Acidification modeling work probing influence of Mexican wastewater in coastal Southern California

Posted August 9, 2022
A field crew collects a water sample at a coastal site in Mexico where the San Antonio de Los Buenos wastewater treatment plant discharges primary-treated effluent into the ocean. Researchers have begun using computer modeling to examine how the nutrients in this wastewater can travel northward and influence ocean acidification and hypoxia conditions in Southern California’s coastal ocean.

A research team that has been modeling how ocean acidification and hypoxia (OAH) are expected to intensify in Southern California’s coastal ocean in the coming years is moving into a new phase of the modeling investigation, where
researchers will examine the relative contribution of Mexican vs. U.S. wastewater discharges in influencing seawater chemistry conditions.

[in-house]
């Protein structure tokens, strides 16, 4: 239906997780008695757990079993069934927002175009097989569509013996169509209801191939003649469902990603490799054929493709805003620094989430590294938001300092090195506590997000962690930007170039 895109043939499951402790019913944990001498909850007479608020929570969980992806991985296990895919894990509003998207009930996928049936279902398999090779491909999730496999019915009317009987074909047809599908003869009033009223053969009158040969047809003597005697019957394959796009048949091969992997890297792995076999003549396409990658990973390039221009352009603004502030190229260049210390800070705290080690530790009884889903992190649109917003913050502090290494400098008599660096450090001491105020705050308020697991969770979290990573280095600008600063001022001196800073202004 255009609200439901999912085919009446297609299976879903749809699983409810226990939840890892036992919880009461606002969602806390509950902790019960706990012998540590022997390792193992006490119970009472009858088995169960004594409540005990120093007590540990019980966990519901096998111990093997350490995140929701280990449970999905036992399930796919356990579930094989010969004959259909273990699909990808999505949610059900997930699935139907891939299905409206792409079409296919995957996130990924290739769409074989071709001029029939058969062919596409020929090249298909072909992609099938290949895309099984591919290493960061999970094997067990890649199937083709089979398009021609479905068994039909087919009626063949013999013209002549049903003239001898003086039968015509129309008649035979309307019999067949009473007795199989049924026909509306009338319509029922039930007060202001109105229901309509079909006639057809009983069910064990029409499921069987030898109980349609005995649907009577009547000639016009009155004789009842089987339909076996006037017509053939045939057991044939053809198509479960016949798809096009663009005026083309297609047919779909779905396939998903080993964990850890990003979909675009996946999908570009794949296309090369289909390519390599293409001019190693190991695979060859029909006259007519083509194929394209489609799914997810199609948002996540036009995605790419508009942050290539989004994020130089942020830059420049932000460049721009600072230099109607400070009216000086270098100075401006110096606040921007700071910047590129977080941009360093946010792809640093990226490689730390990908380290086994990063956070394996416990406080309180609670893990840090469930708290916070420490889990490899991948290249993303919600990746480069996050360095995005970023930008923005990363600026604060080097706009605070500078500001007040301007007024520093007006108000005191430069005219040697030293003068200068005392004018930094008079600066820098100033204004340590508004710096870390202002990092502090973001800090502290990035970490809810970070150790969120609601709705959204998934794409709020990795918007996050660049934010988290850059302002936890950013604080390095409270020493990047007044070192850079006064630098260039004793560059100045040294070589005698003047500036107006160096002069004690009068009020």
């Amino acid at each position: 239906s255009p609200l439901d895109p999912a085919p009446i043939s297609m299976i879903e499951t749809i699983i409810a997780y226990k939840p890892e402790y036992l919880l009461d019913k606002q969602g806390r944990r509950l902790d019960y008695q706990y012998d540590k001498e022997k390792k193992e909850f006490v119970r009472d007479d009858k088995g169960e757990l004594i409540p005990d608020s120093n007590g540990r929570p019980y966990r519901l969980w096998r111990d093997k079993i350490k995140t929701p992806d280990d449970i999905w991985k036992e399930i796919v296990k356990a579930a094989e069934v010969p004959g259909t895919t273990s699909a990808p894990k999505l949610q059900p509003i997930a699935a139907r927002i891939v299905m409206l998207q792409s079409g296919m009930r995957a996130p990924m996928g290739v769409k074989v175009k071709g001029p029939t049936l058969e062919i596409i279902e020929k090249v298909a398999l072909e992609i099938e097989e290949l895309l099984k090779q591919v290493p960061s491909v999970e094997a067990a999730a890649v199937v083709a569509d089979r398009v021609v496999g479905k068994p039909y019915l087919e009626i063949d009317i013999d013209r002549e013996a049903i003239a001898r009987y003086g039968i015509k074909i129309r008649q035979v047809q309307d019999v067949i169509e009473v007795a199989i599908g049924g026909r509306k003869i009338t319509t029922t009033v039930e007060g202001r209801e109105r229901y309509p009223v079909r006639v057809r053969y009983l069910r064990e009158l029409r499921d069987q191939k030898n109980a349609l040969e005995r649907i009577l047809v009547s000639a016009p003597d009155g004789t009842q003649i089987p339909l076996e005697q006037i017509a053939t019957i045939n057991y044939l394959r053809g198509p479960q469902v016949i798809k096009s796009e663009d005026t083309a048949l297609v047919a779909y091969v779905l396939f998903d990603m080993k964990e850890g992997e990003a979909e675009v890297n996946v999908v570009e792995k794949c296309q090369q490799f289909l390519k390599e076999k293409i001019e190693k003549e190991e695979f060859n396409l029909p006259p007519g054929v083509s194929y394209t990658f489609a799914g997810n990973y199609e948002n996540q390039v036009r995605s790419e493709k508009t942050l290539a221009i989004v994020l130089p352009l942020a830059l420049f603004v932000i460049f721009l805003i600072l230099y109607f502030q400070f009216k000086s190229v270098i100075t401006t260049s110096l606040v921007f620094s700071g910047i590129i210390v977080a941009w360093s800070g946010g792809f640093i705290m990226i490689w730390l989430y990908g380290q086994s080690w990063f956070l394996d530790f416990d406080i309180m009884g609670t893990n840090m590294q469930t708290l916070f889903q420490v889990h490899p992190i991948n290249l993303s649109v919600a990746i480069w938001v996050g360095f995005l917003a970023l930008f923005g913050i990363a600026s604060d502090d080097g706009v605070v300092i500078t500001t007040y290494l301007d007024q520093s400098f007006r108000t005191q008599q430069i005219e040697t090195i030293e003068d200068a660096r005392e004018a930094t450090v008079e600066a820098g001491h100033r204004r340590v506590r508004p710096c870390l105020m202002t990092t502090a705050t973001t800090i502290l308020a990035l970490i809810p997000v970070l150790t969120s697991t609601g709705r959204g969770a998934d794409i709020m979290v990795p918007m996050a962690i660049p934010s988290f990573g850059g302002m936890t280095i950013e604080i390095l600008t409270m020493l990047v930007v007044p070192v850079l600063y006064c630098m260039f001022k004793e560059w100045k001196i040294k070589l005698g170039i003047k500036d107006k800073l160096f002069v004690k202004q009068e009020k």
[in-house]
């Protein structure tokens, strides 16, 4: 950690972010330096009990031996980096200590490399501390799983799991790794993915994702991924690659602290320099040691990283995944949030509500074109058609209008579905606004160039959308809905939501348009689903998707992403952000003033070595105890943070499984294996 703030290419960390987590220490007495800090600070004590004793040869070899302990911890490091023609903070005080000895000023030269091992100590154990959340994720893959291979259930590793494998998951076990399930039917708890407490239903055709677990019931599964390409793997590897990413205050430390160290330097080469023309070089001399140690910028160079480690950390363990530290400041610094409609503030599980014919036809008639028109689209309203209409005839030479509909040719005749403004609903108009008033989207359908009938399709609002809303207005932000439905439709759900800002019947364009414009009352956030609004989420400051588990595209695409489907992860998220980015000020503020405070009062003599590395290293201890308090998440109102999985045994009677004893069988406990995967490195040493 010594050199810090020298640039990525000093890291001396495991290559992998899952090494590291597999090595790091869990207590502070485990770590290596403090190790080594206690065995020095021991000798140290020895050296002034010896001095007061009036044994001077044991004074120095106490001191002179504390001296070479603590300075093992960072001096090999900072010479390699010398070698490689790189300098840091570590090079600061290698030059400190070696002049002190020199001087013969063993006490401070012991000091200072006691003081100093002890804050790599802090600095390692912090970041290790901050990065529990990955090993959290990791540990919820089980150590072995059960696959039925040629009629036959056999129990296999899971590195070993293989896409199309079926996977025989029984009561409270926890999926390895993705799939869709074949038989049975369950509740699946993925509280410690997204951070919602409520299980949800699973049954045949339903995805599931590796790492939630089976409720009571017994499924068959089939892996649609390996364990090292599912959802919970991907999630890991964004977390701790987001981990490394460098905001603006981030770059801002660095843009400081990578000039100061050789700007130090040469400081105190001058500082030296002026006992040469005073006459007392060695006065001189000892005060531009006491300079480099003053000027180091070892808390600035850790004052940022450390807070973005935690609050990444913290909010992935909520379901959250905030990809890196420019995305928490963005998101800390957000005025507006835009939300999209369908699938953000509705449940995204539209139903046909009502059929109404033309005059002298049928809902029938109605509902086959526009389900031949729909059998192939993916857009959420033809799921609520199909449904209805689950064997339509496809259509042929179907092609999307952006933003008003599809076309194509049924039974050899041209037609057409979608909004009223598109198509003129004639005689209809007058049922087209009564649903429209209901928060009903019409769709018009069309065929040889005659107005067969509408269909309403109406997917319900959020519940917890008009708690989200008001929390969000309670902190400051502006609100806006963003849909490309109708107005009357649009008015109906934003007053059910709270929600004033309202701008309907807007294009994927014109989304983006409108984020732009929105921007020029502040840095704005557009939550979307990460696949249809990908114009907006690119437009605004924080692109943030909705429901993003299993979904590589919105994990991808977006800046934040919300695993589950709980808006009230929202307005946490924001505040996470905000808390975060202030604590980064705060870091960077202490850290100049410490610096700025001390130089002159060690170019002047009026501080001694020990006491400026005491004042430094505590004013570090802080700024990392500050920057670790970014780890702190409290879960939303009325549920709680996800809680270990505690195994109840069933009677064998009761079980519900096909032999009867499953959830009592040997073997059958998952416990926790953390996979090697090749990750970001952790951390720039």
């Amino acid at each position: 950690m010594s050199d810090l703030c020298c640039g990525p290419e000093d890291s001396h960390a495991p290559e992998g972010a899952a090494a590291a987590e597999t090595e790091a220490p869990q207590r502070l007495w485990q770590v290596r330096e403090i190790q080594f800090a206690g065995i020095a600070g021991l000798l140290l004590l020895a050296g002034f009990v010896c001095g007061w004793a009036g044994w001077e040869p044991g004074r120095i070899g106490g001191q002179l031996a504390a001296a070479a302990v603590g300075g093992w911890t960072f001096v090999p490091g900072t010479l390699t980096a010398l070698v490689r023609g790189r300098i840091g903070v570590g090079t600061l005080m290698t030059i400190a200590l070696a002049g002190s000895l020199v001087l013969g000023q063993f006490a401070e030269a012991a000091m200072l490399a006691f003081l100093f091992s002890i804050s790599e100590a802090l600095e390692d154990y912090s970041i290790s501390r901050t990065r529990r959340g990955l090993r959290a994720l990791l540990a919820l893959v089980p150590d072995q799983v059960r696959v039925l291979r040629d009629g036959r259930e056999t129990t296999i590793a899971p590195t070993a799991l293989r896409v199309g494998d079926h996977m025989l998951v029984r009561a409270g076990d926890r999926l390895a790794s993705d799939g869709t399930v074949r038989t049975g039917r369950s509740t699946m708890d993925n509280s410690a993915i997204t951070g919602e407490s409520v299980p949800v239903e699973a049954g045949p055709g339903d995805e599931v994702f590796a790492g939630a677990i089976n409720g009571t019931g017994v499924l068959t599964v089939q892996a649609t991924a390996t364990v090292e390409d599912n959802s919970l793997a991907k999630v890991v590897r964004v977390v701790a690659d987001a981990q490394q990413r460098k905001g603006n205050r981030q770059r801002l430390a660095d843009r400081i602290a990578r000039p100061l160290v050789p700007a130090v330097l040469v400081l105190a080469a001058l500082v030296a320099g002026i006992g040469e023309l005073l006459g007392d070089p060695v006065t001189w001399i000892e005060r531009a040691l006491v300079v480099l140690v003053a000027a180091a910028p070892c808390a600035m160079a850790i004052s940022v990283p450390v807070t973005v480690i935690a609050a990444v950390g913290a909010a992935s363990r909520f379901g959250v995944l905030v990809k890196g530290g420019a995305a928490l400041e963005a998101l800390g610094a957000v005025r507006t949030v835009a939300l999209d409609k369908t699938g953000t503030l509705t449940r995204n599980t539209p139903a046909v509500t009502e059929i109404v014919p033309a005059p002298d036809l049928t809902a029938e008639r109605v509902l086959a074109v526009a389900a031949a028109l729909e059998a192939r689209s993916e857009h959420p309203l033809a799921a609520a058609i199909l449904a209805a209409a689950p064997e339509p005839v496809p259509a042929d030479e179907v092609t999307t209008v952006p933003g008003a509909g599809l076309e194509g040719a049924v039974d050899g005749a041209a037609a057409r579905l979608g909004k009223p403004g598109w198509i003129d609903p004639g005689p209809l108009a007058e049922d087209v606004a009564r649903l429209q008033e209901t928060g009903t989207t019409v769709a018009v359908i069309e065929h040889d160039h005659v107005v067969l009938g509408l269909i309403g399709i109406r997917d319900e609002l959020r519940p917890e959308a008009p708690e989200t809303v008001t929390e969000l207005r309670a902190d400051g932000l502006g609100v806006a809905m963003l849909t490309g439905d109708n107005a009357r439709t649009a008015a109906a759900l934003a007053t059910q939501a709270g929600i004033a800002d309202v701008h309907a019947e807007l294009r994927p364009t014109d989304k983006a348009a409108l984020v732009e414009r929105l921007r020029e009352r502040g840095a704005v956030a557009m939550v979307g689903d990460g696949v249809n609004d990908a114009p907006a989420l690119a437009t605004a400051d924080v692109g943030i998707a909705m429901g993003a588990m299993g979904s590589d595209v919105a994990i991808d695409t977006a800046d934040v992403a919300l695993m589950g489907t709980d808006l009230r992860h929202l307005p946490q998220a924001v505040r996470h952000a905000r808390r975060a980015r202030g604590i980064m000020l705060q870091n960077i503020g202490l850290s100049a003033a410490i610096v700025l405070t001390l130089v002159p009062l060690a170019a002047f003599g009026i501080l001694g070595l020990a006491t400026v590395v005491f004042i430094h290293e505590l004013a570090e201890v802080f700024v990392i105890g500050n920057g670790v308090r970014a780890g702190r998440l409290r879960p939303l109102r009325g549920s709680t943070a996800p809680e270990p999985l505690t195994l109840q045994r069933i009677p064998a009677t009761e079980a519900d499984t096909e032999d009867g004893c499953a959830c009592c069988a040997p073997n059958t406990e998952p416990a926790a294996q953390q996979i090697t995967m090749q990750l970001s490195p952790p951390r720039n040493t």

The new phase, which began in early August, will examine the degree to which Mexican wastewater discharges – which enter U.S. waters via the Tijuana River watershed and coastal discharge sites south of the border – augment algal productivity and trigger declines in oxygen and pH levels.

The work will serve as a baseline from which recently announced binational investments aimed at improving Mexican wastewater infrastructure can be assessed for their anticipated effectiveness in improving coastal water quality.

The OAH modeling tools were originally developed by a team of West Coast researchers that includes SCCWRP to examine how OAH will alter coastal seawater chemistry in the coming years, including reducing the availability of dissolved oxygen and biologically important seawater minerals.

More news related to: Climate Change, Eutrophication, Ocean Acidification and Hypoxia